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All comments by Jonathan Mestel
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I was envisaging “I'm all shook up: Is this the real life? Is this just fantasy…”
Aug. 15, 2016
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Yes, probably it is. If 10 is stiff on the left, we get to ruff a heart your way. I didn't see the ace of trumps was an entry…
Aug. 15, 2016
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I think I prefer k, A and AK. If they split, A, ruff and I think ruff (rather than the 2nd heart as above.)

If LHO has a stiff honour we're still alive.
Aug. 15, 2016
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LHO can see that his K might disappear, so I'll show him A and then low to the 10.

Of course, if it turns out I'm actually playing in no trumps I'll go down more this way.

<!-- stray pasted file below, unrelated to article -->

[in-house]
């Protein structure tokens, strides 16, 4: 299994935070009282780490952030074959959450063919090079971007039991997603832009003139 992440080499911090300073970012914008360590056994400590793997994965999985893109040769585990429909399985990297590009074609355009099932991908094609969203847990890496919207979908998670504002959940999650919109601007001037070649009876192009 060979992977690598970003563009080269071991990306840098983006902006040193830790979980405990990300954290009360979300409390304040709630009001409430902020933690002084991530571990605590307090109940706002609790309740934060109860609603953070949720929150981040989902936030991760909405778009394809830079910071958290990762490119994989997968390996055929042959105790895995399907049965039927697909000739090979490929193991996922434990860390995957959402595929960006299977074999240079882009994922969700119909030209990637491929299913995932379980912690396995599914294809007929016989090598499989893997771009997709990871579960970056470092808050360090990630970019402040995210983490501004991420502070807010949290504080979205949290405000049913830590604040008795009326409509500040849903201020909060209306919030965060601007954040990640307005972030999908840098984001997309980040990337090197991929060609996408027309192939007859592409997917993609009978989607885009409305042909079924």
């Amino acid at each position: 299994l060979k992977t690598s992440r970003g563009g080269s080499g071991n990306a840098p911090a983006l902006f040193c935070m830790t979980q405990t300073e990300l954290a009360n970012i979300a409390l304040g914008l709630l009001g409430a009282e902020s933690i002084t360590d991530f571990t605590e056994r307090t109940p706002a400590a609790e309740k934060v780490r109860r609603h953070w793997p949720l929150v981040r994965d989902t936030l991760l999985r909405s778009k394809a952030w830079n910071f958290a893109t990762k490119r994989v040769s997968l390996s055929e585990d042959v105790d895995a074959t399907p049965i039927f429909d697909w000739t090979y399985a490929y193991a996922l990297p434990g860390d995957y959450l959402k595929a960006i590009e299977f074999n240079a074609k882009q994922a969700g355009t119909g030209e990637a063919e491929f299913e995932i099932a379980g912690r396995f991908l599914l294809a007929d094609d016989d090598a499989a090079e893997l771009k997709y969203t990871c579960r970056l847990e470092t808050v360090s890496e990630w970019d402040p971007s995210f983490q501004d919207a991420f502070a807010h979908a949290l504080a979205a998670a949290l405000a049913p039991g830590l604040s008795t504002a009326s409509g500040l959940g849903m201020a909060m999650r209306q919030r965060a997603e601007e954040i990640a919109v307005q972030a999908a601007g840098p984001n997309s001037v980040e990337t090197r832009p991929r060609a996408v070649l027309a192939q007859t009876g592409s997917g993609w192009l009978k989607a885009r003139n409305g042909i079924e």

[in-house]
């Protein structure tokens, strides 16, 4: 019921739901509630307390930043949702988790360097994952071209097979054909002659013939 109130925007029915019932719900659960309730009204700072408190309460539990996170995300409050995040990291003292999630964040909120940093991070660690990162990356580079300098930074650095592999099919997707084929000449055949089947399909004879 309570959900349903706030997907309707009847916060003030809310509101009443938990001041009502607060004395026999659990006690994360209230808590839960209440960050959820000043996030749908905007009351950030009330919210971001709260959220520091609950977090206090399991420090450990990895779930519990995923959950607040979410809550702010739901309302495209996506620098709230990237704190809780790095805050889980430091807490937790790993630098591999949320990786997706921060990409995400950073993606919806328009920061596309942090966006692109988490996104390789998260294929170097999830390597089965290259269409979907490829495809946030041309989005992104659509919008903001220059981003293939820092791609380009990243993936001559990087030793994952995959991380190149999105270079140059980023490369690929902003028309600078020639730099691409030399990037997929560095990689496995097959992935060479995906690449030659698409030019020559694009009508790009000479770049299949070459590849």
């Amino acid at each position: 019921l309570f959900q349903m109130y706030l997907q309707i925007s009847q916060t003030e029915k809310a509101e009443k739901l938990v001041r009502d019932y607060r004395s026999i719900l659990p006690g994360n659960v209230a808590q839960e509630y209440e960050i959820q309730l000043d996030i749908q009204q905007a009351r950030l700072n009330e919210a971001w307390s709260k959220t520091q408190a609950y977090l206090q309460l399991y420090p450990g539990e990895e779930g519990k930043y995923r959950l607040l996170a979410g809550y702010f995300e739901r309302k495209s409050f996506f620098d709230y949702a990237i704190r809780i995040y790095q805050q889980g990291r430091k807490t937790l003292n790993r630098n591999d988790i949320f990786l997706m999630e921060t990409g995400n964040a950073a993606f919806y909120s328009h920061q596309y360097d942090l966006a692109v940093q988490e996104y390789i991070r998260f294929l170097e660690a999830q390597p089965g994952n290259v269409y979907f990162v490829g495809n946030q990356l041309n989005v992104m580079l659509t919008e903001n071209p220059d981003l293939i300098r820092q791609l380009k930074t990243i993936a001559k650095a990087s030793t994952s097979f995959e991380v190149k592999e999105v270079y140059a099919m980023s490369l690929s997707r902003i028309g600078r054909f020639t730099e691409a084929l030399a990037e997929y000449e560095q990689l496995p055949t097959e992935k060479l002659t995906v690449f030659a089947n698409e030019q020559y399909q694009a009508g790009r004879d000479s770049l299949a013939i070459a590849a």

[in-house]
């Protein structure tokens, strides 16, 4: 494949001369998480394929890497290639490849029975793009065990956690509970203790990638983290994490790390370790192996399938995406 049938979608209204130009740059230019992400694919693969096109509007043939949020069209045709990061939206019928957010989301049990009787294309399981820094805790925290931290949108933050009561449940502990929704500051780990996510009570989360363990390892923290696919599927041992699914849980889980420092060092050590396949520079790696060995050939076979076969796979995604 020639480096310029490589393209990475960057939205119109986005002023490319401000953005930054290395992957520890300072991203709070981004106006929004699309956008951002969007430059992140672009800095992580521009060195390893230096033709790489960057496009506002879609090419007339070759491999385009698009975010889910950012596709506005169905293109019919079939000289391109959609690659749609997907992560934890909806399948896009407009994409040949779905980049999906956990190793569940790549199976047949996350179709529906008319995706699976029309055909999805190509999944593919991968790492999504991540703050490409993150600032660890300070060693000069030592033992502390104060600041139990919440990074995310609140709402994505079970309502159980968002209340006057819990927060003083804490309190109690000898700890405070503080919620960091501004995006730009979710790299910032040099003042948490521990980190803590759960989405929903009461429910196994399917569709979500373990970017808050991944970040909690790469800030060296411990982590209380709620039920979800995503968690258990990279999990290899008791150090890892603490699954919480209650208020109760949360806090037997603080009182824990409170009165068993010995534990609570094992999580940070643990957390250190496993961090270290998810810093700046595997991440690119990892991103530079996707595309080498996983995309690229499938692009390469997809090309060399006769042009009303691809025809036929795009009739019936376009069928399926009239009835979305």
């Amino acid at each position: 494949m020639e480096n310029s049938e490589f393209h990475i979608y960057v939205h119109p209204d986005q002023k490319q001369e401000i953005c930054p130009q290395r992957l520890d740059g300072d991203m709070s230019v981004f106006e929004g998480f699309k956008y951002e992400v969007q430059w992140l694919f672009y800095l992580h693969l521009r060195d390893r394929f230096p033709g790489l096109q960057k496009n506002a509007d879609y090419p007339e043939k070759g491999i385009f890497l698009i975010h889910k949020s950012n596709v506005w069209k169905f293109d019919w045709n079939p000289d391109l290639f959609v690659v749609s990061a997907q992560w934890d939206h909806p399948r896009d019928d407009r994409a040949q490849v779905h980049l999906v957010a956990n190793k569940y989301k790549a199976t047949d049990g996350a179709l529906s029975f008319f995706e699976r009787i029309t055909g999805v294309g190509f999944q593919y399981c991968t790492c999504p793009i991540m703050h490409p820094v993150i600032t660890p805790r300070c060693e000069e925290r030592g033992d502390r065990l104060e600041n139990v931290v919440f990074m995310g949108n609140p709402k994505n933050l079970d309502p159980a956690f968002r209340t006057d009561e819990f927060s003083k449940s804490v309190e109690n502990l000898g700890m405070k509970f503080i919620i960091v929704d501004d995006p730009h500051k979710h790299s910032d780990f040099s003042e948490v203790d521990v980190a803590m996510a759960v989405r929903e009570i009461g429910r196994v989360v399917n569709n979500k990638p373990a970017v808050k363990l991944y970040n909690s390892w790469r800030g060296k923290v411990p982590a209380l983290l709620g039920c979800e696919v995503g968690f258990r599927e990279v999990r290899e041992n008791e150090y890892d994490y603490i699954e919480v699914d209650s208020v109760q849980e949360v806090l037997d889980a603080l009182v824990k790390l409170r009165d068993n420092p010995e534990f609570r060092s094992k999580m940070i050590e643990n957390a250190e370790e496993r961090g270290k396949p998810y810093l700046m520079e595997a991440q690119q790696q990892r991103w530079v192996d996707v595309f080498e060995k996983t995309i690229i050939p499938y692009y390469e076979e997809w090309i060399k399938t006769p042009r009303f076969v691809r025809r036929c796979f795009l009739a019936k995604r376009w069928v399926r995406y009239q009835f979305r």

Aug. 15, 2016
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I dont understand why 4 guaranteed a control, unless 4 actually denied one. AQJxxx Kxx Kx xx? But I'll answer according to the stated conditions. I assume 3 was NF as we're not told otherwise, so Frances' fear is unfounded.
Aug. 14, 2016
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Pass is obvious and fine. Love all at pairs I'm going to stick in a lead directional nonforcing 2 bid - there's no way 1 would be passed out.
Aug. 14, 2016
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Sometimes I spend time away from bridge trying to teach students mathematics at University. We are conscious that certain tests and assessment procedures we adopt may be biased towards one gender or cultural group. As a half-hearted experiment, we recently tried to compare risk-taking between groups by including 3 multiple choice tests as part of their yearly assessment. (We would need a license to do this kind of thing with animals, but humans are fair game.)

In test A, there was no penalty for wrong answers. So assuming students were merely trying to maximise their marks, there was no reason why they should not guess on questions they could not answer.